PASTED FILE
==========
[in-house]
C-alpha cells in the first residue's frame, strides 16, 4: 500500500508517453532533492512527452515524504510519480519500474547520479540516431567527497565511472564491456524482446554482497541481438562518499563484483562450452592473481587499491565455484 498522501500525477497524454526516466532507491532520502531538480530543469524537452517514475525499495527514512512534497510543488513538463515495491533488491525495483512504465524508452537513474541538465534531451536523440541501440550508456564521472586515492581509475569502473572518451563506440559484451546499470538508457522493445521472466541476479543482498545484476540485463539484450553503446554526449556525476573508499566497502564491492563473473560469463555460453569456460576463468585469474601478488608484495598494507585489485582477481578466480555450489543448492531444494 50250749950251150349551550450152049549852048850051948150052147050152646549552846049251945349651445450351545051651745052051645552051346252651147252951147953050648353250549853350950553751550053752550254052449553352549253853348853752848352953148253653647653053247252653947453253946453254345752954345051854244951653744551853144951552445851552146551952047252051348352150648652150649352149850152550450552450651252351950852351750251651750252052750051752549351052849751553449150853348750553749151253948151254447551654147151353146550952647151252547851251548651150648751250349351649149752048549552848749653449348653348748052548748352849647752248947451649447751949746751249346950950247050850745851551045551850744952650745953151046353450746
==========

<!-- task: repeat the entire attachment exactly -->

[in-house]
C-alpha cells in the first residue's frame, strides 16, 4: 500500500508517453532533492512527452515524504510519480519500474547520479540516431567527497565511472564491456524482446554482497541481438562518499563484483562450452592473481587499491565455484 498522501500525477497524454526516466532507491532520502531538480530543469524537452517514475525499495527514512512534497510543488513538463515495491533488491525495483512504465524508452537513474541538465534531451536523440541501440550508456564521472586515492581509475569502473572518451563506440559484451546499470538508457522493445521472466541476479543482498545484476540485463539484450553503446554526449556525476573508499566497502564491492563473473560469463555460453569456460576463468585469474601478488608484495598494507585489485582477481578466480555450489543448492531444494 50250749950251150349551550450152049549852048850051948150052147050152646549552846049251945349651445450351545051651745052051645552051346252651147252951147953050648353250549853350950553751550053752550254052449553352549253853348853752848352953148253653647653053247252653947453253946453254345752954345051854244951653744551853144951552445851552146551952047252051348352150648652150649352149850152550450552450651252351950852351750251651750252052750051752549351052849751553449150853348750553749151253948151254447551654147151353146550952647151252547851251548651150648751250349351649149752048549552848749653449348653348748052548748352849647752248947451649447751949746751249346950950247050850745851551045551850744952650745953151046353450746